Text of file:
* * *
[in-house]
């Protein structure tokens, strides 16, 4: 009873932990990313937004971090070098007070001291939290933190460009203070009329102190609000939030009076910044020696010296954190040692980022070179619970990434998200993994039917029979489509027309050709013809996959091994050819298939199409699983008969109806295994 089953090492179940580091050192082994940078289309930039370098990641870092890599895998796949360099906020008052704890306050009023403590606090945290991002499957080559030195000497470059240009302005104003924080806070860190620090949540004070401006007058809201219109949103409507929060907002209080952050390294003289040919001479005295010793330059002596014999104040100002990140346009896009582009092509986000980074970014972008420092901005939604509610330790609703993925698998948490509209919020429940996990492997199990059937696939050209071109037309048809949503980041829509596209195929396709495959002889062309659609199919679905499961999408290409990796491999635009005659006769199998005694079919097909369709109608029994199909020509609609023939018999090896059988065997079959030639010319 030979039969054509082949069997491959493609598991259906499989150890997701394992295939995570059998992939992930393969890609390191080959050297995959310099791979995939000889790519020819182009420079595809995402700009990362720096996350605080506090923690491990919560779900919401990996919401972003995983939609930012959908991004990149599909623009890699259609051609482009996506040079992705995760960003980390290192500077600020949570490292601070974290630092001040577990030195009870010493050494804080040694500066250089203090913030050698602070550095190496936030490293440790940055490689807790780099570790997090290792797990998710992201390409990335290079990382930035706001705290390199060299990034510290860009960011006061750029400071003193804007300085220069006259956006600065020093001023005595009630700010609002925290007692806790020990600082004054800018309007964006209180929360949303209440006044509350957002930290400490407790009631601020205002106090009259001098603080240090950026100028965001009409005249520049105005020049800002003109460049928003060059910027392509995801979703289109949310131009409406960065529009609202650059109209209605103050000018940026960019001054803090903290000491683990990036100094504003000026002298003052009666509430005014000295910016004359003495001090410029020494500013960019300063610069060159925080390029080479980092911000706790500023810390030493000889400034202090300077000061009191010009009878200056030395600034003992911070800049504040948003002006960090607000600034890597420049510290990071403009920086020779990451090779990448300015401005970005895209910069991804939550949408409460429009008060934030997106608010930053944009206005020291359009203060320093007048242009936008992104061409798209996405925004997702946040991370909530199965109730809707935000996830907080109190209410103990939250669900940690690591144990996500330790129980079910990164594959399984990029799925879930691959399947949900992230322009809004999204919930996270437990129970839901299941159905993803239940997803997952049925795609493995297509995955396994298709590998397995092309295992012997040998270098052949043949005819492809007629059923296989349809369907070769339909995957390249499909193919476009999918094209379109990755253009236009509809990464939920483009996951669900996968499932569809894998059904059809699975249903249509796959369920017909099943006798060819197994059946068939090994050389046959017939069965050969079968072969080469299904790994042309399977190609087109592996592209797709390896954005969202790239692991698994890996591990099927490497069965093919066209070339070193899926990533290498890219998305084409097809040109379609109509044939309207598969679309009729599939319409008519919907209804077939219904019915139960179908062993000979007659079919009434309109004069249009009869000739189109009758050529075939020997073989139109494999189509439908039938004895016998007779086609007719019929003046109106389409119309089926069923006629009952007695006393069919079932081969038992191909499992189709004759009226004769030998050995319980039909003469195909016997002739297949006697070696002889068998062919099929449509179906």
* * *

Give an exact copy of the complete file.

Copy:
[in-house]
């Protein structure tokens, strides 16, 4: 009873932990990313937004971090070098007070001291939290933190460009203070009329102190609000939030009076910044020696010296954190040692980022070179619970990434998200993994039917029979489509027309050709013809996959091994050819298939199409699983008969109806295994 089953090492179940580091050192082994940078289309930039370098990641870092890599895998796949360099906020008052704890306050009023403590606090945290991002499957080559030195000497470059240009302005104003924080806070860190620090949540004070401006007058809201219109949103409507929060907002209080952050390294003289040919001479005295010793330059002596014999104040100002990140346009896009582009092509986000980074970014972008420092901005939604509610330790609703993925698998948490509209919020429940996990492997199990059937696939050209071109037309048809949503980041829509596209195929396709495959002889062309659609199919679905499961999408290409990796491999635009005659006769199998005694079919097909369709109608029994199909020509609609023939018999090896059988065997079959030639010319 030979039969054509082949069997491959493609598991259906499989150890997701394992295939995570059998992939992930393969890609390191080959050297995959310099791979995939000889790519020819182009420079595809995402700009990362720096996350605080506090923690491990919560779900919401990996919401972003995983939609930012959908991004990149599909623009890699259609051609482009996506040079992705995760960003980390290192500077600020949570490292601070974290630092001040577990030195009870010493050494804080040694500066250089203090913030050698602070550095190496936030490293440790940055490689807790780099570790997090290792797990998710992201390409990335290079990382930035706001705290390199060299990034510290860009960011006061750029400071003193804007300085220069006259956006600065020093001023005595009630700010609002925290007692806790020990600082004054800018309007964006209180929360949303209440006044509350957002930290400490407790009631601020205002106090009259001098603080240090950026100028965001009409005249520049105005020049800002003109460049928003060059910027392509995801979703289109949310131009409406960065529009609202650059109209209605103050000018940026960019001054803090903290000491683990990036100094504003000026002298003052009666509430005014000295910016004359003495001090410029020494500013960019300063610069060159925080390029080479980092911000706790500023810390030493000889400034202090300077000061009191010009009878200056030395600034003992911070800049504040948003002006960090607000600034890597420049510290990071403009920086020779990451090779990448300015401005970005895209910069991804939550949408409460429009008060934030997106608010930053944009206005020291359009203060320093007048242009936008992104061409798209996405925004997702946040991370909530199965109730809707935000996830907080109190209410103990939250669900940690690591144990996500330790129980079910990164594959399984990029799925879930691959399947949900992230322009809004999204919930996270437990129970839901299941159905993803239940997803997952049925795609493995297509995955396994298709590998397995092309295992012997040998270098052949043949005819492809007629059923296989349809369907070769339909995957390249499909193919476009999918094209379109990755253009236009509809990464939920483009996951669900996968499932569809894998059904059809699975249903249509796959369920017909099943006798060819197994059946068939090994050389046959017939069965050969079968072969080469299904790994042309399977190609087109592996592209797709390896954005969202790239692991698994890996591990099927490497069965093919066209070339070193899926990533290498890219998305084409097809040109379609109509044939309207598969679309009729599939319409008519919907209804077939219904019915139960179908062993000979007659079919009434309109004069249009009869000739189109009758050529075939020997073989139109494999189509439908039938004895016998007779086609007719019929003046109106389409119309089926069923006629009952007695006393069919079932081969038992191909499992189709004759009226004769030998050995319980039909003469195909016997002739297949006697070696002889068998062919099929449509179906």